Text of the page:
Tr member function of QObject takes only char * as input parameter



  • tr member function of QObject takes only char * as in parameter. Thus if you have multibyte characters(eg japanese characters) in a QString, and if you need to use tr, then this QString needs to be first converted to char * using ascii(). But this result in loss of data since char * can not hold multibyte string.

    Actual problem is that, in a huge code, it is difficult to keep a track if the the string is already translated or not. so we end up putting tr function at lot many places. for the tr function, it needs a char * as input parameter. thus, suppose if we have a Qstring which has been already translated to some multibyte characters, then using ascii() function on this QString to get char *, which is an input parameter to tr function, will make it lose all the data.



  • You can tell Qt about the encoding of the source file.

    However, what I do personally, is keep everything in English in the source files, and only then translate to my actual target language. That makes my life much easier, as I never have to deal with encoding issues. Notice that the encoding your editor uses is also a factor here. That all goes away as soon as you just use English (no characters outside of the standard ASCII set needed) in your sources. Encoding of your translated strings is all handled nicely by default. You can compile in your translation file by putting the translation file in a resource, and loading it from there in your main function.



  • Even we have all the translation in the resource file. the content of source file is all in english. but my problem is, once I get the translated string using QObject::tr(const char *, const char *), if I use QString::ascii(), I get a char * in return. Thus if the translated characters are multibyte, then the output of QString::ascii() will be garbage.
    Reason for calling QString::ascii() is that, i can not keep a track of whether the string has been translated. hence I tend to call QObject::tr(const char *, const char *), multiple times, and since this function takes char *, I need to use QString::ascii().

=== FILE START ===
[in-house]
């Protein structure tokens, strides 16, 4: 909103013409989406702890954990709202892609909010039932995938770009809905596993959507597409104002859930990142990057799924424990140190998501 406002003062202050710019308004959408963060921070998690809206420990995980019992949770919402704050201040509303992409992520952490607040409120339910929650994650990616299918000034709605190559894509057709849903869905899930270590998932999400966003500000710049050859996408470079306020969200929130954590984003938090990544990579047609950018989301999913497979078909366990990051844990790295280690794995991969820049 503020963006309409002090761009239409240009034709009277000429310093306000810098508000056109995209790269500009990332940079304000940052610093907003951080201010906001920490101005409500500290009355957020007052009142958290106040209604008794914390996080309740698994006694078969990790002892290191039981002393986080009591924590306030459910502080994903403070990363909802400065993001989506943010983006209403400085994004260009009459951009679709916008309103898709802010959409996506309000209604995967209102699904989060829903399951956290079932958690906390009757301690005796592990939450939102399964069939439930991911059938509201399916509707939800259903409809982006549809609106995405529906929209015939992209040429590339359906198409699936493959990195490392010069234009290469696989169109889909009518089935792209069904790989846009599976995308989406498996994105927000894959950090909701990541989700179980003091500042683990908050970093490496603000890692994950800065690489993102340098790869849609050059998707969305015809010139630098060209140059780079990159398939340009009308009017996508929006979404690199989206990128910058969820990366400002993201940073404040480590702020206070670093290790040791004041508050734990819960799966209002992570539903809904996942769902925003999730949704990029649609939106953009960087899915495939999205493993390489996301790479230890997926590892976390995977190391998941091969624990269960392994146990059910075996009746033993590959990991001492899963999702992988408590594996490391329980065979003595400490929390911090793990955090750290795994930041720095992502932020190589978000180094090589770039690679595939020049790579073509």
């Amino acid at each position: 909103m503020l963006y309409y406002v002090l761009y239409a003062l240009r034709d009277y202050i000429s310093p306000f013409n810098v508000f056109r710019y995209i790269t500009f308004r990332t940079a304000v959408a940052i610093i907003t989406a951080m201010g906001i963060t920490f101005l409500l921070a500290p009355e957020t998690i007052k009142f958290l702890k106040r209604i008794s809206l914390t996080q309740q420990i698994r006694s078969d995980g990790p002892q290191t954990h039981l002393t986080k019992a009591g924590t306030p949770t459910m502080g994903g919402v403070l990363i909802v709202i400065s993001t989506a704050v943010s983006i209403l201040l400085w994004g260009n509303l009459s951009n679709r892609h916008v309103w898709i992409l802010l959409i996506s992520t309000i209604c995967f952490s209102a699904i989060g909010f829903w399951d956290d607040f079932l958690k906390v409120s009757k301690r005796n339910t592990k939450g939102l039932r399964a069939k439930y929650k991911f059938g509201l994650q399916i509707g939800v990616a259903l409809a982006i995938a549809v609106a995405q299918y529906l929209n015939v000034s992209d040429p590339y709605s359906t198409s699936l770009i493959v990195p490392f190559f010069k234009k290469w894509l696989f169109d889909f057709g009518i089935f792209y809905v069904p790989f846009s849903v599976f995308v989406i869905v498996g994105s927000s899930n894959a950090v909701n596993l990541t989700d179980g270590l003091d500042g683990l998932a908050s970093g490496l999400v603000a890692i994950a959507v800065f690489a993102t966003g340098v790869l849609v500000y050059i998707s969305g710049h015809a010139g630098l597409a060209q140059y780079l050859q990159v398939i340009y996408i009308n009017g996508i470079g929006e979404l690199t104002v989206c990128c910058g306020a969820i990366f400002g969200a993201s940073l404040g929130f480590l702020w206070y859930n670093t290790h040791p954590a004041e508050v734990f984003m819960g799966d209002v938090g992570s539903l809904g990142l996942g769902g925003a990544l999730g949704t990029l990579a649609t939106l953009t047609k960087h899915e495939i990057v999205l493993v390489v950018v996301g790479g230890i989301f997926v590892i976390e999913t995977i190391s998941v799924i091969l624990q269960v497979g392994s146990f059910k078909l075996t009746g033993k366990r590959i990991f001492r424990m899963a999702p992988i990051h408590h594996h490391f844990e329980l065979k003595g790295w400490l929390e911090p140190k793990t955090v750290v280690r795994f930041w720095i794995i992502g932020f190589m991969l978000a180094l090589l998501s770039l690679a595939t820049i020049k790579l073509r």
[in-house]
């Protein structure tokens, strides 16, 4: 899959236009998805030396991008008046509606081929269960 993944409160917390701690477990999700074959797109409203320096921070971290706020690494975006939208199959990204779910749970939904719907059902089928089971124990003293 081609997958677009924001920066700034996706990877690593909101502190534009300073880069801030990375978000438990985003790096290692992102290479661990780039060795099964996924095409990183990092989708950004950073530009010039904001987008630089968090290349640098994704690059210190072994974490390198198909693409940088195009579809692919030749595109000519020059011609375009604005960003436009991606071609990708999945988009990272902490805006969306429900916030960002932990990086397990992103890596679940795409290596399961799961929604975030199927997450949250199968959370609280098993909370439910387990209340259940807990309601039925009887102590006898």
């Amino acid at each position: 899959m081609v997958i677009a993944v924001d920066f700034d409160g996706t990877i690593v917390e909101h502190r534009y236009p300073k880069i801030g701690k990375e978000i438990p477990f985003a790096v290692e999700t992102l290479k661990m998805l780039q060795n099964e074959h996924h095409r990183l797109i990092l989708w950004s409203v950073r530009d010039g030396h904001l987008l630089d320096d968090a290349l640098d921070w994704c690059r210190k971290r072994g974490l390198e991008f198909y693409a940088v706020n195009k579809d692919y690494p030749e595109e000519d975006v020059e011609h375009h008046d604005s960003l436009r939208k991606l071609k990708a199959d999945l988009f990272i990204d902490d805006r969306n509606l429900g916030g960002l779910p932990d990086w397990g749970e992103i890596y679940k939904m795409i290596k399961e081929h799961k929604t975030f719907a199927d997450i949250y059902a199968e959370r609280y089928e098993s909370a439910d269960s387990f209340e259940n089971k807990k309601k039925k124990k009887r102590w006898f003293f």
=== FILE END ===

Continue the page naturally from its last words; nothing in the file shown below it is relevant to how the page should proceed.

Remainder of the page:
To sum up
    Untranslated QString --> tr() --> translated QString (multibyte) ----> ascii() ----> Garbage characters ----> tr() ----->Garbage characters



  • [quote author="vivek.narvekar" date="1313568937"]tr member function of QObject takes only char * as in parameter. Thus if you have multibyte characters(eg japanese characters) in a QString, and if you need to use tr, then this QString needs to be first converted to char * using ascii(). But this result in loss of data since char * can not hold multibyte string.[/quote]

    Your analysis is slightly incorrect: QTextCodec::codecForTr is used to decode the byte sequence, not fromAscii().
    Btw, you can perfectly put string literals with Japanese characters in your source code. It's all up to the encoding of it. For instance, you can save the source file as UTF-8 and then use trUtf8 (or set UTF-8 as the text codec for tr).



  • So, it seems the solution is to clean up your design. I really don't see a good reason to try to re-translate an already translated string. Calling tr() on non-fixed strings is not going to work anyway, as:

    the qupdate application will not find the actual string to translate, and

    the string you put into the tr() function will most likely not be in the translation file.

    In short:
    @
    //do this
    QLabel* l = new QLabel(tr("My cool label"), this);

    //and do NOT do this
    char* inputText;
    //assign something to inputText;